Buckhead artist and gallery owner Jamie Steele occasionally trolls the internet for houses.
She lives in Peachtree Hills and owns a few rental houses. Over the summer, a home in Garden Hills caught her eye. It was rundown and in need of major repair, and there were no photos of the inside. The few photos showed a front porch strewn with stuff and plywood covering the garage bay doors in the back.
There was something about the house, though. Steele suspected much of it was in its original condition. A little research led her to the National Register of Historic Places, which includes Garden Hills. There was a mention of an Ivey and Crook-designed house on Rumson Road.
It was thought to be the model house for the neighborhood.
Through a mutual friend, she contacted Lewis “Buck” Crook’s granddaughter, Laura Howard, who also happened to be an architect in Atlanta. Howard found the job number and told Steele most of her grandfather’s papers were at the Atlanta History Center in Buckhead.
Shortly after, Steele sent images back to Howard of the original sketches for 125 Rumson Road. The client was P.C. McDuffie Co., and the sketches bore the date Feb. 6, 1925. They were by Ivey and Crook Architects.
Steele bought the house.
The first house on the right facing the triangle at the intersection of Rumson Road and Rumson Way off Peachtree Road has a blocky brick porch on the front with three brick columns. To the left is a bay window looking out to the front yard, which is consumed by a magnolia tree.
Attorney Phillips Campbell McDuffie developed Garden Hills beginning in 1925. He envisioned a country club community with a swimming pool, community center and greenspace at its heart.
Ernest Ivey and Lewis Crook both graduated from Georgia Tech and both worked for Hentz, Reid & Adler. Crook was the chief draftsman for Neel Reid. He even toured Europe with his mentor Reid. Ivey co-founded the Georgia Tech College of Architecture. He and Crook launched the firm bearing their names in 1923. The model home for McDuffie’s Garden Hills would have been an early commission.
Steele has hired the best possible person to handle the restoration, the aforementioned Howard. A graduate of Georgia Tech, she followed in her grandfather’s footsteps and thus inherited his library.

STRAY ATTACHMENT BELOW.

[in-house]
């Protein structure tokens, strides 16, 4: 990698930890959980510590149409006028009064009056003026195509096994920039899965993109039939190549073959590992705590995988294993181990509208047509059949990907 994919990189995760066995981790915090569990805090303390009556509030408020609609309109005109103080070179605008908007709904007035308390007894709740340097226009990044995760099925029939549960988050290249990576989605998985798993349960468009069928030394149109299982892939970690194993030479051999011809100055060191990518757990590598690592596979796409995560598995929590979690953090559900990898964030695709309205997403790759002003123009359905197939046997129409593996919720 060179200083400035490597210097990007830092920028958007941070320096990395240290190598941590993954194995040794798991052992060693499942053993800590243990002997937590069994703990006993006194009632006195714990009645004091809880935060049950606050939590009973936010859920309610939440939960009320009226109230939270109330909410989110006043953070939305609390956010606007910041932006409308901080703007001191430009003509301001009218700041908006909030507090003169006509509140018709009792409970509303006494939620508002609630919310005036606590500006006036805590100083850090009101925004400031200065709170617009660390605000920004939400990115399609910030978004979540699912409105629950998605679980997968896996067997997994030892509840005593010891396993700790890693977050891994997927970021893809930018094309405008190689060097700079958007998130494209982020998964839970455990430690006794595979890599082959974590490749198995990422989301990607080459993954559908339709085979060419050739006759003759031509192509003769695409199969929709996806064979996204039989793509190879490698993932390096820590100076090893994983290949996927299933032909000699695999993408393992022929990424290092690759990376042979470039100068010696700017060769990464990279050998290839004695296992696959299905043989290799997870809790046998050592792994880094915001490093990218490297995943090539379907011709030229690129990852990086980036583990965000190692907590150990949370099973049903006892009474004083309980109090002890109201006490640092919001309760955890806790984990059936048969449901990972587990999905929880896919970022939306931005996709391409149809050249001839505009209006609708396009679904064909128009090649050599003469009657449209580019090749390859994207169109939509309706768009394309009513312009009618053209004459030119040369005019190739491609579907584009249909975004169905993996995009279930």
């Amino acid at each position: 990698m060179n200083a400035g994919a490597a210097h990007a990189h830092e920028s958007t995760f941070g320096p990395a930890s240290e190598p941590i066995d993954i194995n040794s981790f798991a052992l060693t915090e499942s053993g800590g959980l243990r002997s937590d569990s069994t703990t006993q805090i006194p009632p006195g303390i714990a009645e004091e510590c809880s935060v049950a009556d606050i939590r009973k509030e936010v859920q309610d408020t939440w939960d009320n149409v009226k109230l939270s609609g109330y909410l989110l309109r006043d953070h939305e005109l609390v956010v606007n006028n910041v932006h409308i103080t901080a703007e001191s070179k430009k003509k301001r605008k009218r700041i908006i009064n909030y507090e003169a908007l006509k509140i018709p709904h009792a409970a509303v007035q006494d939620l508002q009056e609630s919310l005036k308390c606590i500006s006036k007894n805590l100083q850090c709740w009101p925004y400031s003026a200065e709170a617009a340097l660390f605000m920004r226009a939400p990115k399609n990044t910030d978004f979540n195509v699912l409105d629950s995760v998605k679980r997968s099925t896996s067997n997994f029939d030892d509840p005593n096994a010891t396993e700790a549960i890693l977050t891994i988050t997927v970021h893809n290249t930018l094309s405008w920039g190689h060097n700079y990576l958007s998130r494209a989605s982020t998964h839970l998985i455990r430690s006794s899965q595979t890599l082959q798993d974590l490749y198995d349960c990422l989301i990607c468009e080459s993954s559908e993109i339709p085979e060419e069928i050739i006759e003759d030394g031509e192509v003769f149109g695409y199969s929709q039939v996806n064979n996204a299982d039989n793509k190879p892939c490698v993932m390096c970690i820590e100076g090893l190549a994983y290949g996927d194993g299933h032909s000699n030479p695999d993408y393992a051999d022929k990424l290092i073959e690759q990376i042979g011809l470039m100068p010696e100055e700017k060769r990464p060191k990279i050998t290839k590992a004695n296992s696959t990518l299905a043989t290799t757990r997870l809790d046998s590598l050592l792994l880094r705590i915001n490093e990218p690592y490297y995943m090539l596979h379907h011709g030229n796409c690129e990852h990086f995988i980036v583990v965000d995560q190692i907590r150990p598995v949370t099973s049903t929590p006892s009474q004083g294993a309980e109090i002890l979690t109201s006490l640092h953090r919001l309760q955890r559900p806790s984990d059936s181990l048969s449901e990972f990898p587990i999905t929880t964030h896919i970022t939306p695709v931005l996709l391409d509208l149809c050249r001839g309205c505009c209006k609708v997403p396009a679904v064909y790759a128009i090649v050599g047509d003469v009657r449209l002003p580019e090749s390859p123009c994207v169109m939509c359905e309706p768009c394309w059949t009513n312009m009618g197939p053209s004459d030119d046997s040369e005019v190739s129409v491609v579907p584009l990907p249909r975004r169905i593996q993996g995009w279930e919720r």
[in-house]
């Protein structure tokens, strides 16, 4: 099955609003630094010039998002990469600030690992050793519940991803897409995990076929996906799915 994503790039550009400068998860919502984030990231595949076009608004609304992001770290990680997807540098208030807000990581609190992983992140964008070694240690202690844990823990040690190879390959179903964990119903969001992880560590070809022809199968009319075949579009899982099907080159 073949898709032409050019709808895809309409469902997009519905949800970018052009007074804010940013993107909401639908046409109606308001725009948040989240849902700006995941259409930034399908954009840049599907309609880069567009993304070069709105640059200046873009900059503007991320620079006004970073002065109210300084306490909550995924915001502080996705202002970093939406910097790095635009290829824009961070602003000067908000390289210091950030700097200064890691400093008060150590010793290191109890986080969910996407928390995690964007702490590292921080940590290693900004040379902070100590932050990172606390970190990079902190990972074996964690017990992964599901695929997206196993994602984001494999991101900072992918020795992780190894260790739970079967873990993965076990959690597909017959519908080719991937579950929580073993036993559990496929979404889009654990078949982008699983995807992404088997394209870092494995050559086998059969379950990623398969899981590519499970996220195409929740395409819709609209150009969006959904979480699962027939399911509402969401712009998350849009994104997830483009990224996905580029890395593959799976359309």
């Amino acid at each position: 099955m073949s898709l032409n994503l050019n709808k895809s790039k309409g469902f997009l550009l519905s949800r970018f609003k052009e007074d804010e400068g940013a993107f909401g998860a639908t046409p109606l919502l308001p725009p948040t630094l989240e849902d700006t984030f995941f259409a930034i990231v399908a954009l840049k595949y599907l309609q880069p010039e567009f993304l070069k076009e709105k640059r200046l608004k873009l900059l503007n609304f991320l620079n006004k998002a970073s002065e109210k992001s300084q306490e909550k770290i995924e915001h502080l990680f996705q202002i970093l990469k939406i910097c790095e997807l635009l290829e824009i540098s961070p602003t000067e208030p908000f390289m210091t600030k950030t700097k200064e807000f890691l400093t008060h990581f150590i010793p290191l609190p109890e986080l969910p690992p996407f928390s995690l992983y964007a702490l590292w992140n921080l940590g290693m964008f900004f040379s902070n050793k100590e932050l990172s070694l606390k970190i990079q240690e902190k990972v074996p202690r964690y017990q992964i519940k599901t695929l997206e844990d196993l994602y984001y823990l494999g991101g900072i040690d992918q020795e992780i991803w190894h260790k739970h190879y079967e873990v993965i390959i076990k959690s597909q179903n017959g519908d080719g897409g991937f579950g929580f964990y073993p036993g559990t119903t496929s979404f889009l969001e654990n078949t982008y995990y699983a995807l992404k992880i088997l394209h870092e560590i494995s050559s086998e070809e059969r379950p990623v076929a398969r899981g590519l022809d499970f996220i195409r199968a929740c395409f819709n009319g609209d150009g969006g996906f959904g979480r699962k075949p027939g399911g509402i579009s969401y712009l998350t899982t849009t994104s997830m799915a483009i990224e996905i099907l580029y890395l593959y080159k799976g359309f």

Howard taught herself her grandfather’s unique style of classicism through his books. She has been researching how to solve a design challenge and found pages marked showing the solution. Crook found the same answer two generations before by studying the same exact pages.
Howard designed renovations for her grandfather’s house on Peachtree Battle Avenue at Nacoochee Drive in Buckhead, a home Crook designed for himself. She said what struck her about the Rumson Road house were the elements that seemed uncharacteristic of Ivey and Crook, like that porch.
The firm is known for the four-columned wooden porches on the fronts of many of their houses. A brick porch is rare. There was a clue in those plans Steele found at the history center. The brick was supposed to have wood accents and arches, which would have been more in keeping with their style.
The staircase in the house, though, strongly reflects Crook’s aesthetic, with a long, arched window and an elegant, elliptical landing. That window also happens to be Steele’s favorite element of the house, for now.
Over the coming year, the artist and the architect will create something both new and old, a complete restoration of the original house, repurposed to showcase modern art, as Steele’s home will double as an art gallery.